If you suspect a heart attack, call 911.
Heart attack symptoms
Heart attacks can be sudden and intense. But they can also develop and start out as mild pain or discomfort. Not everyone has typical heart attack symptoms. So it's important to learn all the ways a heart attack might make you feel—and to call 911 right away if you suspect a heart attack. Fast action could save your life or someone else's.
Chest discomfort is the most common heart attack symptom in men and women. It may feel like pressure, squeezing, fullness, pain, or like heartburn or indigestion. It usually lasts more than a few minutes. It may go away and then come back. The feeling may be severe, or it may be mild.
UPPER BODY DISCOMFORT
Pain or discomfort in one or both arms, a shoulder, the neck, the jaw or the stomach (above the belly button) can signal a heart attack. Women are somewhat more likely than men to experience back or jaw pain during a heart attack.
A heart attack can cause cold sweats.
NAUSEA OR VOMITING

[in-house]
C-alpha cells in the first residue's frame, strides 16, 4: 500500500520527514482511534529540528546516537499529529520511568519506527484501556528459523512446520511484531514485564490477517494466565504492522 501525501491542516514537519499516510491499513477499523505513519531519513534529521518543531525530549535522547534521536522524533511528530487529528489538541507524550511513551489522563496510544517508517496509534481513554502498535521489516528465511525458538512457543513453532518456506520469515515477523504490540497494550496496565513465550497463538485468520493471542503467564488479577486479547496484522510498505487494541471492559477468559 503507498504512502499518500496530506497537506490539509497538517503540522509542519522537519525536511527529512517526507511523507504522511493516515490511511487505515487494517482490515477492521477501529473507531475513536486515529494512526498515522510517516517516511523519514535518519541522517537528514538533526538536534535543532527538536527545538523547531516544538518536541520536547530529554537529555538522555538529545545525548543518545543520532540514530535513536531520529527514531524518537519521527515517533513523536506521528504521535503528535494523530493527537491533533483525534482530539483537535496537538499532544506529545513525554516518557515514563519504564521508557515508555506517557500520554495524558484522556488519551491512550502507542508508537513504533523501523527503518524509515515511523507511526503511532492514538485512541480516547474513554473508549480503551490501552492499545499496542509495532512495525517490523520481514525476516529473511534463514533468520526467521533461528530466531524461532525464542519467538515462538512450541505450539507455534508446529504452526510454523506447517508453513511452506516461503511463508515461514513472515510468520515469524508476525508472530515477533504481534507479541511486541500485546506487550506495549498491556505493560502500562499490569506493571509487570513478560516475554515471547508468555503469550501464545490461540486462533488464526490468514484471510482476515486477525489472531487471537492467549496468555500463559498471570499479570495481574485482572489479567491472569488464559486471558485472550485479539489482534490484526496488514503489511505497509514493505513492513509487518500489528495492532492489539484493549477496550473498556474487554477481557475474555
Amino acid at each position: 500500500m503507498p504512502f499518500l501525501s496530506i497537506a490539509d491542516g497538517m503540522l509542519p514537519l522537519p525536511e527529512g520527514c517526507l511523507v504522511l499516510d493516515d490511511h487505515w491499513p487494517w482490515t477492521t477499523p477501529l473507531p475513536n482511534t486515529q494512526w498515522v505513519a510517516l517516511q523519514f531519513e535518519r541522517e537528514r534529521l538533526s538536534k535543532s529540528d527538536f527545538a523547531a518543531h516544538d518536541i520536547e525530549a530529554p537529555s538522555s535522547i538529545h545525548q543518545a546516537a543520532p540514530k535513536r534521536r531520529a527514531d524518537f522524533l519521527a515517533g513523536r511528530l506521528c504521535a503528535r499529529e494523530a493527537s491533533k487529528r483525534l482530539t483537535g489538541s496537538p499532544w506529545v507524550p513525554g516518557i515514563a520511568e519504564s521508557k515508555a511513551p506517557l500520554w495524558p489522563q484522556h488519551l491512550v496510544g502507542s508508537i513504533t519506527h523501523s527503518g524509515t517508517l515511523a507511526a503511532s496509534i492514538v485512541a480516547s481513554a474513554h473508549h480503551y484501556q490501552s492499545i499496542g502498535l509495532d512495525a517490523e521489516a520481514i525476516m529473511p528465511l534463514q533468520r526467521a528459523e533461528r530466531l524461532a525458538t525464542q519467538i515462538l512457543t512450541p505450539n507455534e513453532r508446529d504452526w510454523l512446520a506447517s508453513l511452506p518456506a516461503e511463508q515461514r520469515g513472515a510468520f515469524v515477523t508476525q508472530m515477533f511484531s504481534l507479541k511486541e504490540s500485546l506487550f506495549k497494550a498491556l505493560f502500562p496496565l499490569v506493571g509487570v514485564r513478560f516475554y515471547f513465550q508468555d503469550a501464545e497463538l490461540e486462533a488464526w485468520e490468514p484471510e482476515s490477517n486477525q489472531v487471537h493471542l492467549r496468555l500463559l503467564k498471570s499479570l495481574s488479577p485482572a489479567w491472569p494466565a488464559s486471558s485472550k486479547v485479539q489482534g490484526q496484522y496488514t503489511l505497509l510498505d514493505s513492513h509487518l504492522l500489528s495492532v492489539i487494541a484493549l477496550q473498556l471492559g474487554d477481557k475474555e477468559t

Women are more likely than men to experience unexplained nausea or vomiting during a heart attack.
SHORTNESS OF BREATH
Shortness of breath can come on suddenly and can happen while you're resting. It may be your only heart attack symptom. Women are more likely to experience shortness of breath during a heart attack than men are.
LIGHT-HEADEDNESS OR DIZZINESS
When you're having a heart attack, you might suddenly feel dizzy or light-headed.
Feeling unusually tired for no reason can be a symptom of a heart attack. Sometimes this fatigue lasts for days. Women are more likely than men to experience fatigue as a heart attack symptom.
Being aware of the symptoms of a heart attack is important. So is knowing about the things that put you at risk.
Sources: American Heart Association; National Heart, Lung, and Blood Institute
This information is provided for educational purposes only. Individuals should always consult with their healthcare providers regarding medical care or treatment, as recommendations, services or resources are not a substitute for the advice or recommendation of an individual's physician or healthcare provider. Services or treatment options may not be covered under an individual's particular health plan.